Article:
BOSTON — Nick Young enters this offseason with a sore left knee and uncertainty about where he’ll sign a free agent contract — or when he’ll be able to sign, with the NBA appearing headed for a lockout once the collective bargaining agreement expires on July 1. But Young said he is confident this will be a summer of change, if for no other reason than he plans to get a haircut.
“I’m cutting it off on my birthday. June 1,” Young said recently of his oversized Afro.
At the urging of his mother, Young decided to let his hair grow out this season, and in many ways, it has served as a symbol of his growth from being a reserve with the potential to come off the bench and go on a scoring binge to being someone who could consistently carry the team offensively and hit clutch baskets.
“Coming in, I really didn’t expect this, but I’ve been waiting for this opportunity. I feel good how everything went for me,” Young said. “I was consistent, played hard on defense, I put the ball in the hole, competed with the best, had big challenges with big-time players and I stepped up. I’m happy how things turned out, but from a team perspective, I feel we lost some games we should’ve won. Next year will probably be different. I like how the team’s looking now. I really can’t complain.”
After starting the season unsure about his role in a back court that already possessed John Wall, Gilbert Arenas and Kirk Hinrich, Young eventually emerged as the Wizards’ leading scorer, averaging a career-high 17.4 points, and as a candidate for league’s most improved player. Wizards assistant Sam Cassell playfully called him “MIP,” since Young had the second-highest scoring increase from last season (8.8 points), trailing only Dorell Wright of Golden State.
“I don’t know if he’ll make it, because I think, if I had a vote, I’d go with Kevin Love for most improved, but I think he’s going to be one of the top five guys in there,” Coach Flip Saunders said. “He emerged as a go-to guy, a big shot maker.”
Young averaged 19.9 points in 40 starts — a position he snatched control of when Arenas was traded to Orlando on Dec. 18 — and appeared to perfectly time a breakout campaign as he approached the summer as a restricted free agent. But in logging more minutes per game than his previous three seasons, his body broke down and he suffered a bone bruise in his left knee.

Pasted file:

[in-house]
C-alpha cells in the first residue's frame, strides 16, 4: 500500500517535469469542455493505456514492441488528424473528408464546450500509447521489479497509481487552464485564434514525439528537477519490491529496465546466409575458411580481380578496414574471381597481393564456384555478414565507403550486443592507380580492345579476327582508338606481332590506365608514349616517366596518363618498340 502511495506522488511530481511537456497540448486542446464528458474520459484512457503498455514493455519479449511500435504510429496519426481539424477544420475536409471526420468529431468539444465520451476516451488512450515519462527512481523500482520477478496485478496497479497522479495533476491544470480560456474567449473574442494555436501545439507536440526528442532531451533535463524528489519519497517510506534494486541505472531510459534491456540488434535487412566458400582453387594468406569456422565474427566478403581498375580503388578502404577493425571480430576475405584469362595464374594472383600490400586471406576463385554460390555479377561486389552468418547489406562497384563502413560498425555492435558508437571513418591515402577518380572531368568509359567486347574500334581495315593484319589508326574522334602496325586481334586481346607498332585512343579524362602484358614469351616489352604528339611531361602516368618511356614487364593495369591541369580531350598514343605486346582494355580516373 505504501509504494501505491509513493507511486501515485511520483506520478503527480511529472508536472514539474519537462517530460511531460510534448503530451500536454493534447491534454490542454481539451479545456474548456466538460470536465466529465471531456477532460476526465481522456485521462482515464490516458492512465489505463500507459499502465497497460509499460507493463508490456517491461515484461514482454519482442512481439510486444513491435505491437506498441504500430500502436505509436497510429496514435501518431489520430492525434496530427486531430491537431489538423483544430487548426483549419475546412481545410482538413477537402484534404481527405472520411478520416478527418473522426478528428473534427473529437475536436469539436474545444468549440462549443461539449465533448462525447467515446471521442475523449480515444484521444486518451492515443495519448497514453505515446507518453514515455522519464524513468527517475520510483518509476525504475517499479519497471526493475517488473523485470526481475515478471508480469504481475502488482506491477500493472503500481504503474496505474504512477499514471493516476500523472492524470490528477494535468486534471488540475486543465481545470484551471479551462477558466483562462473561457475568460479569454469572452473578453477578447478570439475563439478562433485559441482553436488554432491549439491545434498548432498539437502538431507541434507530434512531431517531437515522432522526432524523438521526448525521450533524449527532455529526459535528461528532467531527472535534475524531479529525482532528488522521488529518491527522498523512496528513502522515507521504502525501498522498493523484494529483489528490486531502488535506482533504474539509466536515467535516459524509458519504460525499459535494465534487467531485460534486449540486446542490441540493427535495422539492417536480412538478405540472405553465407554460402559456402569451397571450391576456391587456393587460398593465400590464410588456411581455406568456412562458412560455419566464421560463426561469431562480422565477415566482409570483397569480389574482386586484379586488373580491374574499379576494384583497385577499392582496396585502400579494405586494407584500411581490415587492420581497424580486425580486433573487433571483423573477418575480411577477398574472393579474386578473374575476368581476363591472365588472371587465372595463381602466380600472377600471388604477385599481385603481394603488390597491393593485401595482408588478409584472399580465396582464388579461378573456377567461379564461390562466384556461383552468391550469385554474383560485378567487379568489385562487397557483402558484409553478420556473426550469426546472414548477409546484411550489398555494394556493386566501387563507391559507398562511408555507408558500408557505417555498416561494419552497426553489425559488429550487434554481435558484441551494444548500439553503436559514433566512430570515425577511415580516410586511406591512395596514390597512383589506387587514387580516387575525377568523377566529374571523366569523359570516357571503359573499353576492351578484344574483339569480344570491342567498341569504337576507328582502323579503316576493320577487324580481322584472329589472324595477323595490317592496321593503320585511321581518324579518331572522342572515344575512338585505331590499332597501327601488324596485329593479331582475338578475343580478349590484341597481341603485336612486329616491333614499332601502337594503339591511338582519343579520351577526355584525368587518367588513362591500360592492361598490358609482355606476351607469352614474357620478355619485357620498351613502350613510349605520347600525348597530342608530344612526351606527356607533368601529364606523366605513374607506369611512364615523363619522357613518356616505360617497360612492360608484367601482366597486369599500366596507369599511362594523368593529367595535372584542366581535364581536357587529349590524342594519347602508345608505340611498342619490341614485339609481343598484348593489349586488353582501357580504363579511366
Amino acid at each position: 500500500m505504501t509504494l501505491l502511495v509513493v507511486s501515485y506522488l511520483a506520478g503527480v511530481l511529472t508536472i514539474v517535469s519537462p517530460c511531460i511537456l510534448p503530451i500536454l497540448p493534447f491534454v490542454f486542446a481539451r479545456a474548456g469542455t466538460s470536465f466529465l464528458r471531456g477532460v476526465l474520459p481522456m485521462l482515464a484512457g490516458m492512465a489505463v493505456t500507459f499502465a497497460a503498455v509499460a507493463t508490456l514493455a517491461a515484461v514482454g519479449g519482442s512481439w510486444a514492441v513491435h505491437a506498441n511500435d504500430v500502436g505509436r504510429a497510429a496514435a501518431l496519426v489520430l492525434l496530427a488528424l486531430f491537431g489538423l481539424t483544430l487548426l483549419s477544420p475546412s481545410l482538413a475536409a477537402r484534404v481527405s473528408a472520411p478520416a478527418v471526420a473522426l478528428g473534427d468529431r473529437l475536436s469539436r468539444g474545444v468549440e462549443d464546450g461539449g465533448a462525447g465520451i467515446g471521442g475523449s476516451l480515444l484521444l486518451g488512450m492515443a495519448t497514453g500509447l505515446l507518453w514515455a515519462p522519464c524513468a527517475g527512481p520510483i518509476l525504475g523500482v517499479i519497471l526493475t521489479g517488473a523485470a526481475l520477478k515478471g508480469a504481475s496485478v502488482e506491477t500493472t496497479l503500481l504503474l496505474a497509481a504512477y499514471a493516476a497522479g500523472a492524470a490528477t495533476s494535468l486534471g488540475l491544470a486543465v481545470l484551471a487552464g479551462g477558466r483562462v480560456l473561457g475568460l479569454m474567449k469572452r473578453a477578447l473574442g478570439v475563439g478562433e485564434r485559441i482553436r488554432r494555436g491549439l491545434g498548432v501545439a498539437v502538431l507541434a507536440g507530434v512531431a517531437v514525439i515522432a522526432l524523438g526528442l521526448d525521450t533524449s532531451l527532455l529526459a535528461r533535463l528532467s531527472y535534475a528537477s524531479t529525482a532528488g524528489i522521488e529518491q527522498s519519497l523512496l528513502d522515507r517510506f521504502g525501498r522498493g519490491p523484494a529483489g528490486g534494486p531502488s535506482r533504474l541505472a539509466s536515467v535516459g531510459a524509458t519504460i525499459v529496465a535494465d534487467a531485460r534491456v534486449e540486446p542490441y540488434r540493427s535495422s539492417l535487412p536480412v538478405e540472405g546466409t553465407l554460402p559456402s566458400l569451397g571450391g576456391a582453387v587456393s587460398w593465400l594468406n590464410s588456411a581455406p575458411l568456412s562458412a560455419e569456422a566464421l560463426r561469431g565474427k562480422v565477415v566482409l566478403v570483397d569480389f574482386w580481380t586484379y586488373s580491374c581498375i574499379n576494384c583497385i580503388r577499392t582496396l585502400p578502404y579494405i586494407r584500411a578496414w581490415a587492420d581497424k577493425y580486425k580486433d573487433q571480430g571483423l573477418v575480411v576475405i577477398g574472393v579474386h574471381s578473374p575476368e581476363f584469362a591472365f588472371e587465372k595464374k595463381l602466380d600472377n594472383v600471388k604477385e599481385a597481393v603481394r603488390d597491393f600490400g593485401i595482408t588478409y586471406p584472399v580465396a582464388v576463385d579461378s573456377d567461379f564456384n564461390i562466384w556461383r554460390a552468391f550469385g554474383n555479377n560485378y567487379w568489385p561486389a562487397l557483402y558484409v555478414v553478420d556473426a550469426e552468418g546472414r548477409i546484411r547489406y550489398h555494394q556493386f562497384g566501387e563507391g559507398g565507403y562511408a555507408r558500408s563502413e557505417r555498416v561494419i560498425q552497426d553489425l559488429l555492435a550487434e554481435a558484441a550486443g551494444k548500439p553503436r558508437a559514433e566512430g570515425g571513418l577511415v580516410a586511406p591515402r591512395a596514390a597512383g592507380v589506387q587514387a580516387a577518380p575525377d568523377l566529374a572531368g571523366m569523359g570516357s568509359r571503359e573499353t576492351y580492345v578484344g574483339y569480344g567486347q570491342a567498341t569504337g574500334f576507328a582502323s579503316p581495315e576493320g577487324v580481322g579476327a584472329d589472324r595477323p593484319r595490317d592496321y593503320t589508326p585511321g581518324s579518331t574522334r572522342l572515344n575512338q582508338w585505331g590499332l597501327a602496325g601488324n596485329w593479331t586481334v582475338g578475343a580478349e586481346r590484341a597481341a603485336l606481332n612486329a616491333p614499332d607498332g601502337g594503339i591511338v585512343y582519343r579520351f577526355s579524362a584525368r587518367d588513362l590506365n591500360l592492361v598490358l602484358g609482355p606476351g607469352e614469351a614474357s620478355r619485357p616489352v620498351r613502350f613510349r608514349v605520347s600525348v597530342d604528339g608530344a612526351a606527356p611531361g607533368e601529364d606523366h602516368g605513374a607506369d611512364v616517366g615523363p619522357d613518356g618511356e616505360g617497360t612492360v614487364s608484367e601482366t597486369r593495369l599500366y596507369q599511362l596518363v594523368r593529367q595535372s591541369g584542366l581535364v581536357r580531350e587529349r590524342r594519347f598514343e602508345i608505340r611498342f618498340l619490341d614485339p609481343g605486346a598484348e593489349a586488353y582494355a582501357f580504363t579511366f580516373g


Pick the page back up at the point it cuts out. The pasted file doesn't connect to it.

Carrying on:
“When the opportunity came I was prepared, but that was a lot of minutes on me,” said Young, adding that he will take a month off to rest his leg and focus becoming more agile by taking yoga this summer. “As a rookie, I was thinking, ‘Dang, how do they do that? 82 games? Bringing it every night? That’s something I learned I could do.”
His best season, though, was also his shortest, as he’ll finish playing just 64 games and missing 16 of the final 22 games. The Wizards (21-57) will play the Boston Celtics (54-23) at TD Garden on Friday.
And, in his absence, rookie Jordan Crawford took the reins at starting shooting guard and become a revelation, developing great chemistry in the back court with Wall and averaging 21.6 points in 14 starts. Young recently referred to Crawford as “Mini-me.”
Young shoots a better percentage, but Crawford averages more rebounds and assists. With Crawford still under his rookie deal, he would be a cheaper alternative to Young, but President Ernie Grunfeld said he would like to come back next season with both players. “We have a nice group of young players that we want to work with and continue to grow with, and hopefully Nick can be part of that going forward,” Grunfeld said. The current rules allow the Wizards to have first right of refusal with any deal Young signs.
An Eastern Conference scout said Young should attract some interest in free agency, but wasn’t sure how much. “He can score the ball. I guess it’s what you’re looking for, because I don’t know what he gives you at the other end,” the scout said on condition of anonymity because he is not at liberty to speak on behalf of the team. “I don’t know if he’s a starter. I think it’s such a bad team, I don’t know what you have or not, to be honest with you.”
When asked how he would approach free agency, Young said he would be “open. I love the Wizards, but you never know. I held my own this year, so I’m not worried.”
But Young is concerned about how and when the owners and the players union reach a compromise. “It’s something I’ve been preparing for all year,” Young said, adding that he has been saving in expectation of a lengthy lockout. “You just got to stick with the union. But it’s scary, not knowing what’s going on, not knowing when things are going to happen.”